Get ready to pay another 28c per litre (pl) for your petrol in on Wednesday. As we are only in the fifth month of the year, we shudder at the thought of what we’ll be paying by December. That of course mainly depends on the oil price and the value of the rand against the dollar, but it also depends on added extras. We’ve recently seen a 20c pl fuel levy rise and 8c pl for the Road Accident Fund; are there more to come?
Rather than a weak rand and a high oil price, it is the extras, currently accounting for 40% of the petrol price, which appear to be haunting our transport system.
Added to the basic fuel price, which include shipping and storage costs, there are eleven items which include the transport paid by inland motorists that are. These include refining, duties, levies, fuel tax, wholesale and retail margins; together these add up to a total of +- R5 pl. Therefore assuming the basic fuel price is to R7 pl, the pump price works out at R12 pl. This is the price set by the Government for the under/over recovery from the previous month, adjusted on the first Wednesday of every month.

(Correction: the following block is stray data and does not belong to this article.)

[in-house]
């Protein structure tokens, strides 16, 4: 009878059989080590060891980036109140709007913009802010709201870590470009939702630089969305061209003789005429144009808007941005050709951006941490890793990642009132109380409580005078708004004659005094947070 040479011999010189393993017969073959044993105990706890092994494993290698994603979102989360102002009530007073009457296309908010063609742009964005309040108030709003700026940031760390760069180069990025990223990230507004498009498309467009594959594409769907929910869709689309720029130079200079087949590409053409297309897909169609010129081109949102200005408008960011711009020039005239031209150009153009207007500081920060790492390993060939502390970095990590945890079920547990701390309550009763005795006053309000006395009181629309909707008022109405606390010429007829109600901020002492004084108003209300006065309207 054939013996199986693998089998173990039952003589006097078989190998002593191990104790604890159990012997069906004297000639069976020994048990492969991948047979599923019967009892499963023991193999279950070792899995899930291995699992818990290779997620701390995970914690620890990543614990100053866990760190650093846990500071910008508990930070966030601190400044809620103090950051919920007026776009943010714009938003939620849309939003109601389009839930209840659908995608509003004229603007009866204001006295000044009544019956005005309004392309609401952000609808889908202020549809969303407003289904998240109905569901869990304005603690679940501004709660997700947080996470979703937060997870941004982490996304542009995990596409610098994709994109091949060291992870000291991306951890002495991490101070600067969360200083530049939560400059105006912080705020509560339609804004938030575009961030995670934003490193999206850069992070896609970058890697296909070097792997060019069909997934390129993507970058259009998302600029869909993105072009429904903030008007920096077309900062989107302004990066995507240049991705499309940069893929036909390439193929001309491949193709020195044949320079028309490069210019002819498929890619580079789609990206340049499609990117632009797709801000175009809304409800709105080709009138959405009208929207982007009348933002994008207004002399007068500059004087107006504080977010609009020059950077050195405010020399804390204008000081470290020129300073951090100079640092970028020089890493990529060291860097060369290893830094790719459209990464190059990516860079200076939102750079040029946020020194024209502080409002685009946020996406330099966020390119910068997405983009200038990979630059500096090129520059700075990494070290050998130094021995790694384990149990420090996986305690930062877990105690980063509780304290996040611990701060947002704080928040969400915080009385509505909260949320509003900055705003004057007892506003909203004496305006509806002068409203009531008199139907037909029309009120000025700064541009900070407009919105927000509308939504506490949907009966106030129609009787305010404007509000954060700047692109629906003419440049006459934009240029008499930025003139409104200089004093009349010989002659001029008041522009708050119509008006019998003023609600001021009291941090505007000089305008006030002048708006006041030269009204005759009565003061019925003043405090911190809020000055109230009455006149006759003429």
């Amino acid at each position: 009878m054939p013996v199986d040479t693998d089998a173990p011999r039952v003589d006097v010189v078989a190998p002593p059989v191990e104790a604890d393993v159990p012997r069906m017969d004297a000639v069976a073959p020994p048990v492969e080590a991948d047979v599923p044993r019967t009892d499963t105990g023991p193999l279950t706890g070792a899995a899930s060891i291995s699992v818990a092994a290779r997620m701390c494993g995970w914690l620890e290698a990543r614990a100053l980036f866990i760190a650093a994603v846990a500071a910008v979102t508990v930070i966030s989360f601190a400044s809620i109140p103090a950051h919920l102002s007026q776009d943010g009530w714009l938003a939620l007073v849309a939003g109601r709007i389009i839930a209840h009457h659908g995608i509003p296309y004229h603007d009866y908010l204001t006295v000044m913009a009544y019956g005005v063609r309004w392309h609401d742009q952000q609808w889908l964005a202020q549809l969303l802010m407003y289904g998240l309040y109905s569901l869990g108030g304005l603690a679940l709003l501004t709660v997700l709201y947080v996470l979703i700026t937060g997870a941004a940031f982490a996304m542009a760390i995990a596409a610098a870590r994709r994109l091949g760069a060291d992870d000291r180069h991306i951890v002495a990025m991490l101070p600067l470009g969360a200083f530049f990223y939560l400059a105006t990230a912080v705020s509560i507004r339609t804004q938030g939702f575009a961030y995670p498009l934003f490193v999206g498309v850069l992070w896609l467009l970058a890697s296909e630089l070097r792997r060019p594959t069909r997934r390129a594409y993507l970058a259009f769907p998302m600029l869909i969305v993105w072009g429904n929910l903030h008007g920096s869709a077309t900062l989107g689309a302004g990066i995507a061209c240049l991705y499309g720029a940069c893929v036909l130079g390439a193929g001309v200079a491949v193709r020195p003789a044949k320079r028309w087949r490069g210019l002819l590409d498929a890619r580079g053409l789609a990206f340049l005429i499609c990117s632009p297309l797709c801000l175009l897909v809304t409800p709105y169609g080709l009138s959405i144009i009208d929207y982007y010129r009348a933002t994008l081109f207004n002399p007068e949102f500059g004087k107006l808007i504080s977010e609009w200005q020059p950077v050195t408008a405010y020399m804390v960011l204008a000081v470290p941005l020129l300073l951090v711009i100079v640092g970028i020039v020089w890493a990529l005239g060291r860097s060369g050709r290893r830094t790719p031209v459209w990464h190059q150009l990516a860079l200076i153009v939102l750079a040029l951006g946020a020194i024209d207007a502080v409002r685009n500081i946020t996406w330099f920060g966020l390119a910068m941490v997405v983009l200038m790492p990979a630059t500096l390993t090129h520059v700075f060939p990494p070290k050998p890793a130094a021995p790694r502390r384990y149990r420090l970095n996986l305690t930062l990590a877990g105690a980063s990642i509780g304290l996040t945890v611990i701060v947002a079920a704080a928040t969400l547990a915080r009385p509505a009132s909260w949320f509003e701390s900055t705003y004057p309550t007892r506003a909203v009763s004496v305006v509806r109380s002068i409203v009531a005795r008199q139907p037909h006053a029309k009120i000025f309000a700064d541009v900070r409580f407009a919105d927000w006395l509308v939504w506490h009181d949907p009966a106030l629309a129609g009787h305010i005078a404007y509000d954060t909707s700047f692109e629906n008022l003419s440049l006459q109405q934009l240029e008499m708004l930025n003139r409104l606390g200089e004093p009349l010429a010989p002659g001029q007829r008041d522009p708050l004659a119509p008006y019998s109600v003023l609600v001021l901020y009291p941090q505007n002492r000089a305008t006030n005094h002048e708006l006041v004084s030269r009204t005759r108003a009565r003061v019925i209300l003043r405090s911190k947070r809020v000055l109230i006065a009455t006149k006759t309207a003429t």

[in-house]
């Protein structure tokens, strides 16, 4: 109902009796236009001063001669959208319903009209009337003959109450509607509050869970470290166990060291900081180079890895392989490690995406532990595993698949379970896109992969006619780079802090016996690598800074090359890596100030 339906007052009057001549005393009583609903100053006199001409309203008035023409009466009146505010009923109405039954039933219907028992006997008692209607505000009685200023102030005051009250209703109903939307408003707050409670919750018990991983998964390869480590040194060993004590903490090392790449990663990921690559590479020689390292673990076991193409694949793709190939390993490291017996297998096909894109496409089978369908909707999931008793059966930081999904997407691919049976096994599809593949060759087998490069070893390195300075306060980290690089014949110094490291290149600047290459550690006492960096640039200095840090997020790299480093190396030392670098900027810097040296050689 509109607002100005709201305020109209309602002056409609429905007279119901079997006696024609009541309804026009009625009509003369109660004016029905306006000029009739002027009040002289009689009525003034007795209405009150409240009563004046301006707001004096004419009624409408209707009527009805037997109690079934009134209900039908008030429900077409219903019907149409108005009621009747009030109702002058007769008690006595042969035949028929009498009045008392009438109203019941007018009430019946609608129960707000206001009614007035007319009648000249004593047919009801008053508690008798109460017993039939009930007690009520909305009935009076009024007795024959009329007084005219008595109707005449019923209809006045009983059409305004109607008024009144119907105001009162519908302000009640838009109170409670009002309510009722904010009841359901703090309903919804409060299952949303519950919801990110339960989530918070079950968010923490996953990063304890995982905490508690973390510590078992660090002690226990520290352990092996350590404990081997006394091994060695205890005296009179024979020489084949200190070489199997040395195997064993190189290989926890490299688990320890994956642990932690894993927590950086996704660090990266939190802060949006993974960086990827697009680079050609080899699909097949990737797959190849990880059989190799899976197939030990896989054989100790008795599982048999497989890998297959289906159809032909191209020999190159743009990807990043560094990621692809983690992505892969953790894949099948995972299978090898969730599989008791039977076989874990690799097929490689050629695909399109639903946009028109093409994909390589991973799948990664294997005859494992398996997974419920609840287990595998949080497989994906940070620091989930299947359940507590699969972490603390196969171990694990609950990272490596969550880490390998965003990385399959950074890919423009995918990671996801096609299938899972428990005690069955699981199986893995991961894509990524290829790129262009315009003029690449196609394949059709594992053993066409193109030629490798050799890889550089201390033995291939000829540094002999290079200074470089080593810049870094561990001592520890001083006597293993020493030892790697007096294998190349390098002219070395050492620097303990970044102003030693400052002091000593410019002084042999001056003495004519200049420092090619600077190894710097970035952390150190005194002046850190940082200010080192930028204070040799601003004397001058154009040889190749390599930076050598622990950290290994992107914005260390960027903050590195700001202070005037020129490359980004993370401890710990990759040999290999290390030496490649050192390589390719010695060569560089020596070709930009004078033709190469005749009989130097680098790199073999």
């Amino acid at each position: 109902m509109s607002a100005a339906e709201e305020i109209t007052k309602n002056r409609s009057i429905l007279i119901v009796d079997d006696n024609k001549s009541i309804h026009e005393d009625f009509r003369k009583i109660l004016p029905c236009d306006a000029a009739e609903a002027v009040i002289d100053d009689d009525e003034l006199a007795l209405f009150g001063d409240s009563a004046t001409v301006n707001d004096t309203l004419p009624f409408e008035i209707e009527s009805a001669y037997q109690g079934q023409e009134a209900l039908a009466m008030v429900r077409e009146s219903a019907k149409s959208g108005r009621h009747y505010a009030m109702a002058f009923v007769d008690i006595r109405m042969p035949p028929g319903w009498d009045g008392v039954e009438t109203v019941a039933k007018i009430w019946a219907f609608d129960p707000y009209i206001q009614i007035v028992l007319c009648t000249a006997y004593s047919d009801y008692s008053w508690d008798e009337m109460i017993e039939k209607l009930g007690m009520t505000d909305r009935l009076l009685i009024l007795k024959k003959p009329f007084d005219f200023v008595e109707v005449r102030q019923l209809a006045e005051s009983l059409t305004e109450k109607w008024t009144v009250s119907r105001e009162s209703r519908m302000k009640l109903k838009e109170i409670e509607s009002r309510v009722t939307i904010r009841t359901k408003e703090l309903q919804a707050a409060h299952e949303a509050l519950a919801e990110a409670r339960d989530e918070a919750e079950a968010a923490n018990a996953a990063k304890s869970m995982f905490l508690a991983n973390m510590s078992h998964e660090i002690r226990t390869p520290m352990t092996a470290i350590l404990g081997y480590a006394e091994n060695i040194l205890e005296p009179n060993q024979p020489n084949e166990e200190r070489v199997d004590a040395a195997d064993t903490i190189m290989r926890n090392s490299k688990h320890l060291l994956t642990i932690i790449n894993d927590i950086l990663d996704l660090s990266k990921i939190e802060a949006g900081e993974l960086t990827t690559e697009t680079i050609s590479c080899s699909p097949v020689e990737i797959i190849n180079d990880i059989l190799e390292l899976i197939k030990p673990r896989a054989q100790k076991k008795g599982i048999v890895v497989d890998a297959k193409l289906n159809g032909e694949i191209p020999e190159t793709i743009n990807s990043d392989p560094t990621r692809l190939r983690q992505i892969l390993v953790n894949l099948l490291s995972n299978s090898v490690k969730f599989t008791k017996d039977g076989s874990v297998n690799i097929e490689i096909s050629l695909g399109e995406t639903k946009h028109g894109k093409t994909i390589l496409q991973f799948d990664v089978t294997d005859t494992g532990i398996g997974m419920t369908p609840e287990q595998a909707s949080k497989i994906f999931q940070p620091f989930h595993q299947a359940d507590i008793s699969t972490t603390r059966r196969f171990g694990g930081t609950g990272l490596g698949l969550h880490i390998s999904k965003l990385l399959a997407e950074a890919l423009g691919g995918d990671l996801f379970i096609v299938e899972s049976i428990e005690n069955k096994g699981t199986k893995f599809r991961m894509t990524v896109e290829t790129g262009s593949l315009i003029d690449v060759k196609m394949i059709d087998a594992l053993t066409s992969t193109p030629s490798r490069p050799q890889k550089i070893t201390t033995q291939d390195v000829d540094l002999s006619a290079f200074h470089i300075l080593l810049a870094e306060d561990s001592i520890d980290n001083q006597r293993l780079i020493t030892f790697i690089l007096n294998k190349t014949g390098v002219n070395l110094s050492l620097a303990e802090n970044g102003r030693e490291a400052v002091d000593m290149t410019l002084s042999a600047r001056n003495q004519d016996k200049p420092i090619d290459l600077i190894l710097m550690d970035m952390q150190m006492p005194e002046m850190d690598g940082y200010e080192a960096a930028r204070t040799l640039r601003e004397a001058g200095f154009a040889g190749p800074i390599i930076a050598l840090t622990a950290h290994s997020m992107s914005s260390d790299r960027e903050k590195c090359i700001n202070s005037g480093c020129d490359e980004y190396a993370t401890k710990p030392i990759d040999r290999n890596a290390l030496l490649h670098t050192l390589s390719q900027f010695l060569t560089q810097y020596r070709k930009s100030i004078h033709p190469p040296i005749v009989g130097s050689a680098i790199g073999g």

On the chart plotting the price of Brent Crude and the dollar/rand exchange rate, using horizontal lines I’ve added the average petrol price per litre for five years. The sloping trendline shows the increases so far this year. On the far right of the chart, you can see that the current oil price of $119 per barrel and the current dollar/rand exchange rate of $1/R7,8 are not too different to how they were in August 2008. That was when the petrol price eased back to R10,40 pl from R10,70 pl. However it rapidly fell giving a year’s average of R7,47 pl. It started the following year at R6,01pl but rising to R7,93 pl the 2009 average was R7,35pl.
Dare we motorists hope for something similar to ease our current burden? Absolutely not! Four years ago it was the rapid gain in the value of the rand, and a plummeting oil price that saved the motorist. Obviously 2008 and 2009 petrol prices included the additional costs, but unable to locate this data, I can’t put a figure on them. My guess is that they must have been considerably lower than now. Therefore even if the oil price drops and the value of the rand improve reducing the basic fuel price to, say, R5 pl, we must still pay and additional R5 pl at the pumps.